We Didn’t Start the Fire…Or Did We?

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We Didn’t Start the Fire…Or Did We?

The California fire intensifies and is captured by Art Doyle, Senior Fire Fighter of the Los Angeles Fire Department.

The California fire intensifies and is captured by Art Doyle, Senior Fire Fighter of the Los Angeles Fire Department.

The California fire intensifies and is captured by Art Doyle, Senior Fire Fighter of the Los Angeles Fire Department.

The California fire intensifies and is captured by Art Doyle, Senior Fire Fighter of the Los Angeles Fire Department.

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The fiery skies hover above the city; it is so murky that even the city lights are covered in smoke. As noxious air fills the neighborhoods in Los Angeles, California, fearful families are forced to evacuate their homes. There is nothing people can do to stop this inevitable disaster other than ‘share and repost,’ according to many social media and news sources.

“Our hands are tied,” AP Environmental Science teacher Nathan Chisholm said.

The Getty Fire in Los Angeles, California started on Monday, October 28, 2019 around 1:30 am when a tree branch struck a power line during a windstorm. The fire has burned 745 acres as of November 1, 2019, according to the LA Times.

Wildfires spread rapidly and enlarge due to lack of bush clearance, which is the act of trimming and maintaining the landscaping in one’s yard. 

Senior Firefighter Art Doyle at the Los Angeles Fire Department describes the flames as being “two hundred feet tall” and give off the sound of “a jet engine taking off.” 

“Flames on the ground can move as fast as 50 miles per hour,” explained Doyle. 

What exactly is starting these fires? It is a mix of elements; there is not just one single cause.

Chilsolm said, “There are two types of forest fires: natural forest fires and human influenced forest fires. Many are a hybrid, but human influenced fires tend to be the most common.”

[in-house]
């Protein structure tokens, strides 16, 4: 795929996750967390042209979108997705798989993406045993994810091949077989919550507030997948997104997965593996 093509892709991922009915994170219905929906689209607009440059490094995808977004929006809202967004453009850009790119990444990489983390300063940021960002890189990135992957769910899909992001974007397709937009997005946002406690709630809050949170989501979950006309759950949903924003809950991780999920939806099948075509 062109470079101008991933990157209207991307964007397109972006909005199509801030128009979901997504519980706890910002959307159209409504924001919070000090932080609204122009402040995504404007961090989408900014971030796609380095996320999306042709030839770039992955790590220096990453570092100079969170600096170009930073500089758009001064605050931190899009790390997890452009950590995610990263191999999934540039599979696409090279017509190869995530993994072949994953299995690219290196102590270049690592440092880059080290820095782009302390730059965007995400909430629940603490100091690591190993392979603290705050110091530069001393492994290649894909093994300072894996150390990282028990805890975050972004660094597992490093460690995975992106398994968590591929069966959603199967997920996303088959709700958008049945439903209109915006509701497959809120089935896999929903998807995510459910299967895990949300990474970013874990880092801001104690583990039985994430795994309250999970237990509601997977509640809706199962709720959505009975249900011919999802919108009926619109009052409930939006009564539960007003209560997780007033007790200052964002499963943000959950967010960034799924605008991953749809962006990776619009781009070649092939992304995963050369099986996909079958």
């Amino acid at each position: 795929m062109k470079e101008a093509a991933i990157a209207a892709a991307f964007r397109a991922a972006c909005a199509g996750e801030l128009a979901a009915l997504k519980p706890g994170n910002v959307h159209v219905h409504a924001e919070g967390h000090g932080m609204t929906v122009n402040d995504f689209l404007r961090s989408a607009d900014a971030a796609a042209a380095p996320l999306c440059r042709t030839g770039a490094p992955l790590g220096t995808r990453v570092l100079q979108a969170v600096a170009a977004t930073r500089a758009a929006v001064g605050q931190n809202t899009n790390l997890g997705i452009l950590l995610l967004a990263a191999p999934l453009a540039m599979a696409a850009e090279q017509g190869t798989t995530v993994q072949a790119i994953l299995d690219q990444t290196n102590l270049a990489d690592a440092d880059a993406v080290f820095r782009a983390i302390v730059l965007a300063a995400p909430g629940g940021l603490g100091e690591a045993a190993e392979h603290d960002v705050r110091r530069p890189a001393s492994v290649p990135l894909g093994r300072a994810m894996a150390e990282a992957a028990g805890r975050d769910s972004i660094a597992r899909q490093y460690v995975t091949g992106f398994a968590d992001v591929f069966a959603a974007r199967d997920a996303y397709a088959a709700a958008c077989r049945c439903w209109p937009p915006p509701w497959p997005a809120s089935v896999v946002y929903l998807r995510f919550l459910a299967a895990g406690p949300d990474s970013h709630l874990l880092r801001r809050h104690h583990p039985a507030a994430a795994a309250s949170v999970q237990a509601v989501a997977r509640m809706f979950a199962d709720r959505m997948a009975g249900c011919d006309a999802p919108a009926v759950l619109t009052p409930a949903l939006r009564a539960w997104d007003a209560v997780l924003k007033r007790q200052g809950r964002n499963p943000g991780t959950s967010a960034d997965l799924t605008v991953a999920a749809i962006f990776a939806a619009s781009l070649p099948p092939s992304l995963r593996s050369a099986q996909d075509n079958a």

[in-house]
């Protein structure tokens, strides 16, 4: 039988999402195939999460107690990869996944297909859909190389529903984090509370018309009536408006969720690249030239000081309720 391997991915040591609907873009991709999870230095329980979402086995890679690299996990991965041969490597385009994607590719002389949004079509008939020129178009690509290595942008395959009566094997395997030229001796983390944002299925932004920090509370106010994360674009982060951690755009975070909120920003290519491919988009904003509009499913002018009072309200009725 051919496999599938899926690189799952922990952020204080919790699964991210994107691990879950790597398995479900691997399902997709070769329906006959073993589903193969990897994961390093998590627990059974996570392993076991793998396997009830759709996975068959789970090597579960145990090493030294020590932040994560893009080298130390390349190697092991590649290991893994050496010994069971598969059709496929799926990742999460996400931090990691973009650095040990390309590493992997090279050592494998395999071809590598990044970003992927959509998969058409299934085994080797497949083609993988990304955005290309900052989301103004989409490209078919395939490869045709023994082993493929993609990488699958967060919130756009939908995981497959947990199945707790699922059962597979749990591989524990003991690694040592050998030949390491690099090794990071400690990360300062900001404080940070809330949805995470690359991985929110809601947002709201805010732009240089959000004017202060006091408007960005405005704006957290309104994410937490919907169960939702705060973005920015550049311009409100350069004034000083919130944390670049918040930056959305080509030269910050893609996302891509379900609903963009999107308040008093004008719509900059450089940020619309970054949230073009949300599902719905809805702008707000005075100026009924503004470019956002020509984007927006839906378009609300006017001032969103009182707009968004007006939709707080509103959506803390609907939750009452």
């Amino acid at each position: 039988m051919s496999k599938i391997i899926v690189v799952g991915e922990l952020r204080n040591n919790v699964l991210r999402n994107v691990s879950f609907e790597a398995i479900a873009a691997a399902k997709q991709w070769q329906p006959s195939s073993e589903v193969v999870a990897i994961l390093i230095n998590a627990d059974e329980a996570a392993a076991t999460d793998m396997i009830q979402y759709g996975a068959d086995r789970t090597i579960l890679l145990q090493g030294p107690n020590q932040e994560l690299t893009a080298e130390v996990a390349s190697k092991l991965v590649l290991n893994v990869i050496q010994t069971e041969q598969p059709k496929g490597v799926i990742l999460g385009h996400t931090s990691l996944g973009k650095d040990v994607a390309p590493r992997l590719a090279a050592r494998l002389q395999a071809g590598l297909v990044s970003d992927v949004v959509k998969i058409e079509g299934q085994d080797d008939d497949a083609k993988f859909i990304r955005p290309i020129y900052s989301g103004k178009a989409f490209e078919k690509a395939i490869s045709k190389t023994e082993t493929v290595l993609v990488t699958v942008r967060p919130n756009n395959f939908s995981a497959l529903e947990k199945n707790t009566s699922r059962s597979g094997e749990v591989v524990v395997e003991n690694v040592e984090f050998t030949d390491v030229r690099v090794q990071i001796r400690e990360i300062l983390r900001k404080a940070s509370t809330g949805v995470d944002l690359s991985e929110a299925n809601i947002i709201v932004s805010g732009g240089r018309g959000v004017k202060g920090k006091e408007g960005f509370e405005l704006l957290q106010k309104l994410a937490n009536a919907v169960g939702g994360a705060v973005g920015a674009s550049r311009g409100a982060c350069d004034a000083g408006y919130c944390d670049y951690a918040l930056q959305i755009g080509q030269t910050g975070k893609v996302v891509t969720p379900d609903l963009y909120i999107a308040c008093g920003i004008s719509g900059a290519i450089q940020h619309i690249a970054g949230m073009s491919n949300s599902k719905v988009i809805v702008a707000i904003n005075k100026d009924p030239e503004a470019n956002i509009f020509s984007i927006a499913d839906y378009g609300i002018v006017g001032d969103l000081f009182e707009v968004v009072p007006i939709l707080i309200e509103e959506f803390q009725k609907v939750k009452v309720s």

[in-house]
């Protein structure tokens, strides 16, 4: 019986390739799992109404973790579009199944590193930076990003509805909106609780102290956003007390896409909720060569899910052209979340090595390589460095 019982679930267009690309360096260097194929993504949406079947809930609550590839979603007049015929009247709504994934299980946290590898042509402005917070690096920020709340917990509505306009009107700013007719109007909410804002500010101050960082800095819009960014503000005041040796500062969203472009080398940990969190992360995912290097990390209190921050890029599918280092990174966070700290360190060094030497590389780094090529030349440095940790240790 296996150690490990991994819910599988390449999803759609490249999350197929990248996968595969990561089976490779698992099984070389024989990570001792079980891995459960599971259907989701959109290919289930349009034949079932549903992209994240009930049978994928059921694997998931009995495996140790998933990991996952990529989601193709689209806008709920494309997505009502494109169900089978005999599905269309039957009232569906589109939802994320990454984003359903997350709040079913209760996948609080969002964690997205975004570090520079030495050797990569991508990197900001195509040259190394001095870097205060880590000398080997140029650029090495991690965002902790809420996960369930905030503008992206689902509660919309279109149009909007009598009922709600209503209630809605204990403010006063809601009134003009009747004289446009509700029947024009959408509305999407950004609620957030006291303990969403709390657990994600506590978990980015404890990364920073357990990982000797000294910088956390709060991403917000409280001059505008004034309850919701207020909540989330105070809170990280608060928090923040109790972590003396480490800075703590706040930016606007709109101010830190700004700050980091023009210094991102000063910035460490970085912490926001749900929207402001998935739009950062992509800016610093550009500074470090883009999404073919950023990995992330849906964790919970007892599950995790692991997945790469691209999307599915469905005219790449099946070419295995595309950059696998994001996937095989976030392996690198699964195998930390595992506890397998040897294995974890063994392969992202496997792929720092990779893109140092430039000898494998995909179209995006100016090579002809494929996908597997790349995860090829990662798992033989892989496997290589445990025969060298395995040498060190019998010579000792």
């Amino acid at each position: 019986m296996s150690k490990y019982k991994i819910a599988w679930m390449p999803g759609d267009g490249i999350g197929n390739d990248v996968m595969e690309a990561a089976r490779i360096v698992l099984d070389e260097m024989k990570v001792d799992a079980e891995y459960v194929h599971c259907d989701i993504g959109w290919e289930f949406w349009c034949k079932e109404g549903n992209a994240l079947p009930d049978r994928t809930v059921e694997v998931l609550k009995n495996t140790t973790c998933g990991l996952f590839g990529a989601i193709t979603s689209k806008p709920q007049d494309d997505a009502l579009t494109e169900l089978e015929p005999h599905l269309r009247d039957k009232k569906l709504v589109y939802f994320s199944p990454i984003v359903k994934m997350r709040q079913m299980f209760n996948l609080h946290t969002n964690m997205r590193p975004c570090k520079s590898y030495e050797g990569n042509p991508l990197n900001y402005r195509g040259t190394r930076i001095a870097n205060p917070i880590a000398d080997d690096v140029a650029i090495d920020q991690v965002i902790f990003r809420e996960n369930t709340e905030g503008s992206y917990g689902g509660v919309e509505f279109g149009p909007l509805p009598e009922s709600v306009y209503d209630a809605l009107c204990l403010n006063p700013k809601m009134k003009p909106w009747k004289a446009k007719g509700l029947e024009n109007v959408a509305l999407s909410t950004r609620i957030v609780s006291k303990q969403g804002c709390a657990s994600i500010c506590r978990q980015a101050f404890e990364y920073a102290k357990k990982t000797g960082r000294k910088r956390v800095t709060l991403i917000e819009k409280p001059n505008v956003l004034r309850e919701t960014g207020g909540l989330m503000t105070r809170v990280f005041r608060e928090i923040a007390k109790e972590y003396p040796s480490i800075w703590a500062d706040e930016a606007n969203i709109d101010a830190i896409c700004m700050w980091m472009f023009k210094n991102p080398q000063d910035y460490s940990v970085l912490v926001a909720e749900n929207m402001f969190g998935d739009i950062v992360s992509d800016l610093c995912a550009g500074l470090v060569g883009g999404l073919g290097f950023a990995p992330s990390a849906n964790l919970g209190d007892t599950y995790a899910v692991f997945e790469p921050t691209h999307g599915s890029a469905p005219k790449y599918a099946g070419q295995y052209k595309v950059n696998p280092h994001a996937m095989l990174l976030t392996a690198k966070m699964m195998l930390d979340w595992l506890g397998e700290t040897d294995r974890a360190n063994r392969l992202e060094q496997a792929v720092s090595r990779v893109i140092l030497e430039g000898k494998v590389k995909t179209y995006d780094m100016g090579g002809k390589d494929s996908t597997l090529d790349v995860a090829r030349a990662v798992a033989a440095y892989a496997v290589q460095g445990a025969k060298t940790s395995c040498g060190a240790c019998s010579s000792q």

A hybrid fire originates by a mix of natural causes and human implementation. The Getty Fire is a pure example of this because the fire started after a tree branch (nature) hit a powerline (human implementation). 

Five firefighters have been injured due to helping with the most recent California fires, but none of the injuries have been life-threatening. 

Although the fires have been contained entirely in recent days, they lasted for months, and the likelihood another enormous fire will start in coming years is extremely high. 

However, California is clearly not the only place where fires are currently a problem, considering Colorado has had a multitude of fires within the past ten years.

Being surrounded by pine trees, dry grass, and open spaces, wildfires should be on our radar, whether someone comes from Colorado, California, or anywhere else. It can happen in the blink of an eye.

In fact, in 2012, the Waldo Canyon Fire burned 18,247 acres of land and destroyed 346 homes, according to 9News. Once we think things have calmed down, the following summer in 2013, the Black Forest Fire burned 14,280 acres and destroyed 488 homes, according to wildfiretoday.com.

Both disasters ended up claiming two lives each.

Students may feel powerless, as though there is nothing they can do. 

You may be asking, “How can I do my part?”

On the contrary, we have more of a say in what direction we head in than anyone else. Let’s speak up and use our voices. It is our future: let’s do something about it. 

There are many different ways students can help make a change and help in controlling natural disasters like wildfires. 

Earth Science teacher Scott Newell stated, “Knowledge is power…[if] more students are aware, that’s making a difference already.”

Sometimes, it is best to start from square one and become informed about what is happening, even if it isn’t in your state. California fires can connect easily to Colorado. whether you have family in impacted states, or a fire starts similarly near your location. 

Students can participate in changing little steps throughout their day-to-day routines, such as changing to energy-efficient light bulbs, turning off the TV when it is not in use, and even incorporating vegetarian meals on occasion. 

Turning off electricity and being smart about when you are using it, and cutting down on animal products actually saves energy and carbon fuel. 

There are also many programs that anyone can be a part of, such as the Rocky Mountain Field Institute, which is a volunteer program that helps repair trails and areas that were harmed from fires. 

There have been a multitude of disasters such as these, both natural and human-caused, and there will continue to be more if nothing is done to stop them. Reposting can only make such a difference. 

Los Angeles Fire Fighter team and the reminisce of a breakout fire.

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